Phones4U merges marketing, CRM, social and brand teams under new marketing director Ben Padley as it eyes wearables
Phones4U has merged its marketing, brand, social and customer relationship management (CRM) teams under its new marketing director Ben Padley, as it aims to improve the in-store experience and leverage the opportunity that wearable technology could offer as a new product range.
Speaking to The Drum, Padley, who took up the role at the end of last year, explained that he was looking to grow the brand and engage with consumers through digital, social and CRM.
“It’s a perfect marriage, and the potential for Phones4U is enormous,” he said, adding that he believes that there is still a job to be done around growing the brand in an omnichannel environment, which led to the restructure of the teams under himself in order to “create a homogenous experience for our consumers” to let the business evolve as consumer behaviour and shopping habits do too.
He later added: “It’s about ensuring that all of our communications are insistent. The challenge for any marketing team within a business is to have a homogenous feel which breeds consistency that generates comprehension on a consumer level with creates trust. That is part of the reason for bringing these teams together. We realise that the way that consumers engage with the brand is channel dependent, so we need to ensure that we are organising around our customer.”
Padley also discussed the concept store opened in White City last year, which saw staff dressed casually, the incorporation of digital point-of-sale screens, a change in layout to help consumers browse product using free wi-fi and a change in lighting, from which some elements will be rolled out across the UK later this year.
The use of iBeacons is also a possibility, admitted Padley; “We will always be looking at how we experiment, trial and test new things as they come in. As long as the operational cost is not prohibitive, we will look to trial as long as it is what is right for what our consumers are looking for.”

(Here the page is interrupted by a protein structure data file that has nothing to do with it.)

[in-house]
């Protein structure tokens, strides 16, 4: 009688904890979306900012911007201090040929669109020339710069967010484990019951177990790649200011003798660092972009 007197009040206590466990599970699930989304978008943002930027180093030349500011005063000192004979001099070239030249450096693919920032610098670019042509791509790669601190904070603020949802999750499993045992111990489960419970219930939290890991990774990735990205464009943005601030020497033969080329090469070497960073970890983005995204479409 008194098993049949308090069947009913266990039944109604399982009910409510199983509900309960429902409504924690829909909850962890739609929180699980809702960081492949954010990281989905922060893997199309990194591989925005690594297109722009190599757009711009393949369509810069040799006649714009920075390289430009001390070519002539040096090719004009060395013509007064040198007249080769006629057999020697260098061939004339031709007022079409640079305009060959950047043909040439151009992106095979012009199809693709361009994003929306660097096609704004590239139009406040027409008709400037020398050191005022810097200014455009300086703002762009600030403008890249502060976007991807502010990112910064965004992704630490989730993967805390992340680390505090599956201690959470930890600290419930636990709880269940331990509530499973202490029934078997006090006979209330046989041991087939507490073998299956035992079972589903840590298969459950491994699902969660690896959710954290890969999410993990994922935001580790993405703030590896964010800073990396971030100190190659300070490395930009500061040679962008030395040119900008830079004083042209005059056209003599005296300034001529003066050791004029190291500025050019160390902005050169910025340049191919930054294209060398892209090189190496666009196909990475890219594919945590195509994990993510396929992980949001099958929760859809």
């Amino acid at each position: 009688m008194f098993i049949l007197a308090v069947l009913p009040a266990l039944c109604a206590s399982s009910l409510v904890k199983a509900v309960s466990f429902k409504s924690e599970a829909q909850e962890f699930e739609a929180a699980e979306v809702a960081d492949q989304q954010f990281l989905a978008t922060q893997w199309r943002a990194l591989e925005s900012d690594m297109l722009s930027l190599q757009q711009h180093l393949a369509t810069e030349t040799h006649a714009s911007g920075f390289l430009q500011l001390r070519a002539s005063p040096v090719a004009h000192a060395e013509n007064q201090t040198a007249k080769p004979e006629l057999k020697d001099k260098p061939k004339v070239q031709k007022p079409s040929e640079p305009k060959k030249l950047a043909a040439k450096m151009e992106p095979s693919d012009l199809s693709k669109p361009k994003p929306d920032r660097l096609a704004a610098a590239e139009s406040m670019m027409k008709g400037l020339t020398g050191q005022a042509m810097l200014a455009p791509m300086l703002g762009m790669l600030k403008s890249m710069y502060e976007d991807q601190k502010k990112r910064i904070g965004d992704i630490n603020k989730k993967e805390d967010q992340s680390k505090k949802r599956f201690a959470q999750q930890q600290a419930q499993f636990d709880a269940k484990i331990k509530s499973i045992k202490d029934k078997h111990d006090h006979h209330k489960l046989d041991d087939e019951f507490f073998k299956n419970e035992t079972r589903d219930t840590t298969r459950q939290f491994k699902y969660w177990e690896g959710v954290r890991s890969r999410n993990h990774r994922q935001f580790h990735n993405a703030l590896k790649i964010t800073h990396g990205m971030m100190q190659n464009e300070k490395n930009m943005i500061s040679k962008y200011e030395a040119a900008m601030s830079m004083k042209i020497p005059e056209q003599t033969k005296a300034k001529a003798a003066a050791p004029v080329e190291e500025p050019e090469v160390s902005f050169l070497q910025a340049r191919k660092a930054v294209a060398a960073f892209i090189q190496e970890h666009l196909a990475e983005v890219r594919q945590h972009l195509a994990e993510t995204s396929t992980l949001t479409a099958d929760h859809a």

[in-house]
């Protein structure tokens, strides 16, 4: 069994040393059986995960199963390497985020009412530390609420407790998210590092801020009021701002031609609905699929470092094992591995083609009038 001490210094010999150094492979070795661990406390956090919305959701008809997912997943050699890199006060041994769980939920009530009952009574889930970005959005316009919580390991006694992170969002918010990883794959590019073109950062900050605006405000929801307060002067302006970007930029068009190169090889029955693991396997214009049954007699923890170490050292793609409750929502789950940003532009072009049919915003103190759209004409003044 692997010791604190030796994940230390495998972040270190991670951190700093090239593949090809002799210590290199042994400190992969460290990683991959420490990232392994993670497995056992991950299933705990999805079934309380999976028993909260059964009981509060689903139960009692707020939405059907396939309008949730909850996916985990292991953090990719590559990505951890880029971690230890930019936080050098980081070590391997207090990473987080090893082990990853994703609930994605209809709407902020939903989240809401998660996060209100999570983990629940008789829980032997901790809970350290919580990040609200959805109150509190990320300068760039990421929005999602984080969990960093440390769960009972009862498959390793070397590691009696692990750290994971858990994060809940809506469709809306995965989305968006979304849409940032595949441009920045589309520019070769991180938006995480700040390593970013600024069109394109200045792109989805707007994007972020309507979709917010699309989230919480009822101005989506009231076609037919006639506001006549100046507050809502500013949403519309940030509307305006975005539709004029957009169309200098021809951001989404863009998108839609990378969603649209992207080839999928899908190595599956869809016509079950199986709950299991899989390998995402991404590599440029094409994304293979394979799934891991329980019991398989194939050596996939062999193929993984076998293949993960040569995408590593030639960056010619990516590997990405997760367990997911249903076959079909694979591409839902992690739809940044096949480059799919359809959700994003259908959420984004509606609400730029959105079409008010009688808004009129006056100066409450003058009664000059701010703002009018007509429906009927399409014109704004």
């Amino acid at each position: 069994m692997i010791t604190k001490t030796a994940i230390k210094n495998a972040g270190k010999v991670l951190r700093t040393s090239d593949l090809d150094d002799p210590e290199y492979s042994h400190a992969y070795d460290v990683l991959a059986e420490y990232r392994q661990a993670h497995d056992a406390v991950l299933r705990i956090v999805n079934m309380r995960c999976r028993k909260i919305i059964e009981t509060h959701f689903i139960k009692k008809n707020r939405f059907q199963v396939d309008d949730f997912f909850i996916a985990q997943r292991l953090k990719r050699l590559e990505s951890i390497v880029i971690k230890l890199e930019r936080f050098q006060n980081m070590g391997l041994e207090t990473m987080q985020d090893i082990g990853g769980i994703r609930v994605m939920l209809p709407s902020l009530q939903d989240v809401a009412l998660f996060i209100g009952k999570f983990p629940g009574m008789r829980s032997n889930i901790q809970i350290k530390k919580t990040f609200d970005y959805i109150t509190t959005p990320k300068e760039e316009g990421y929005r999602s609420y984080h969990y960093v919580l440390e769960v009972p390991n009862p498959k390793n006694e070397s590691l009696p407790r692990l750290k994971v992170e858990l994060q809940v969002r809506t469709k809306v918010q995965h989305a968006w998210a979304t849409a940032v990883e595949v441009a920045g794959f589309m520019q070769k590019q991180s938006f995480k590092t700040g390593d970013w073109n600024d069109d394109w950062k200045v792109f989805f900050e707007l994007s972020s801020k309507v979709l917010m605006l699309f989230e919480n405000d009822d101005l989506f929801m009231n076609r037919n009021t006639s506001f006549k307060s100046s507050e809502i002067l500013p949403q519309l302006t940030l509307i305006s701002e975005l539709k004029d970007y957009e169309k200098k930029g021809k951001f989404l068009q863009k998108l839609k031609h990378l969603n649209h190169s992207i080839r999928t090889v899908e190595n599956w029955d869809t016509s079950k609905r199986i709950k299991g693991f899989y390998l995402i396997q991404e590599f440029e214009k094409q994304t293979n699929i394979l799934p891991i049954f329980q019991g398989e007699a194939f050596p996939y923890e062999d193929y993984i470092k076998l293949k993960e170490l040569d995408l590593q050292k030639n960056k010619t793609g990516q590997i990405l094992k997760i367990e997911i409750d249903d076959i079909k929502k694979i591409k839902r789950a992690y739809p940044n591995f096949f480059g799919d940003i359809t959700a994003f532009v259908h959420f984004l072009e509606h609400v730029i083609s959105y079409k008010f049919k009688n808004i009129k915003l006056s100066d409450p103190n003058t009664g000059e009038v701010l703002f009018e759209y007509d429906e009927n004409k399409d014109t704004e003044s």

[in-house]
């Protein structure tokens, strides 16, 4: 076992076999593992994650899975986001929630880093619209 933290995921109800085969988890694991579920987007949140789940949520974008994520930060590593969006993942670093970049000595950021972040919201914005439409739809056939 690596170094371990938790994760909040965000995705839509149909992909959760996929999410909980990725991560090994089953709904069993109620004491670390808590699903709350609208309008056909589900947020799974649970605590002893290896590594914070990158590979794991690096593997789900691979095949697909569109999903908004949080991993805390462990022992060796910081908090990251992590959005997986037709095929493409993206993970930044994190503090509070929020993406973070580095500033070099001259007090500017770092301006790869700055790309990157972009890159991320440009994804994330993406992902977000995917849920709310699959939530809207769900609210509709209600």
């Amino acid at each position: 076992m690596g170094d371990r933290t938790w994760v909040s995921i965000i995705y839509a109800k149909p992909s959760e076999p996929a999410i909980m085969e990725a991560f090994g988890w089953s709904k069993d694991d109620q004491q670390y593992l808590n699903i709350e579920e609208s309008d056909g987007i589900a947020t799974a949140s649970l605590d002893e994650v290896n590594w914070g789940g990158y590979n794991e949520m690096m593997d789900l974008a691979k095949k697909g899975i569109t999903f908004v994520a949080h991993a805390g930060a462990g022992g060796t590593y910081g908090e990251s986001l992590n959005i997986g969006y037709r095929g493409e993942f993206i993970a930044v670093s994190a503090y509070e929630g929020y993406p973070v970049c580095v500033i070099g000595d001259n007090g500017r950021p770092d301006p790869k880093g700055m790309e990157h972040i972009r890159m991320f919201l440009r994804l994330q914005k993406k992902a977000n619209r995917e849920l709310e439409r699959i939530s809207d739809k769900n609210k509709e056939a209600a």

Another important element of the sales process that Padley claimed Phones4U will develop will be post-sale, with brand interaction taking place after a consumer has bought a product, to ensure they are fully satisfied, in order that the brand remains front of mind when they look to make their next purchase.
“There’s just a natural truth in Phones4U that we appeal to early adopters and a slightly younger market. The challenge for me is to ensure that we can broaden the appeal of the brand without losing existing customers. So a lot of the focus for this year will be to communicate, beyond great value, why consumers should shop at Phones4U and also find reasons why consumers should engage with the brand post purchase. It’s a classic kind of acquisition and retention model to ensure that the brand is the backbone and appealing to the wider populations of the UK.”
He added that the brand’s creative agency, Adam&EveDDB has already begun work on the next communications campaign, which should see activity begin to roll out in the coming months, across both paid-for and owned media platforms.
“Things like the wearable category is a real interest as it’s of high consumer interest…We see a huge and quite surprising awareness around wearable, probably driven by products like Google Glass, and a high propensity for purchase. What is something that no one has done is create a great shopping experience and proposition around that. So we are looking at that category and how we bring that into our business in a meaningful way because at the end of the day the smartphone is at the heart of that proposition.”
Despite wearables being something the brand is looking at, Padley is not yet certain whether they will become core retail products of the future.
“There’s an opportunity there and we are looking at that. Whether that is where we will evolve to, I couldn’t say, but it’s worth testing. We are in prime place to be the destination for this sort of product,” he concluded.
Prior to joining Phones4U, Padley was a consultant for Brand Learning, and previously served as global digital engagement director at Barclaycard, and was also global vice president, head of digital marketing & CRM at Sony Ericsson.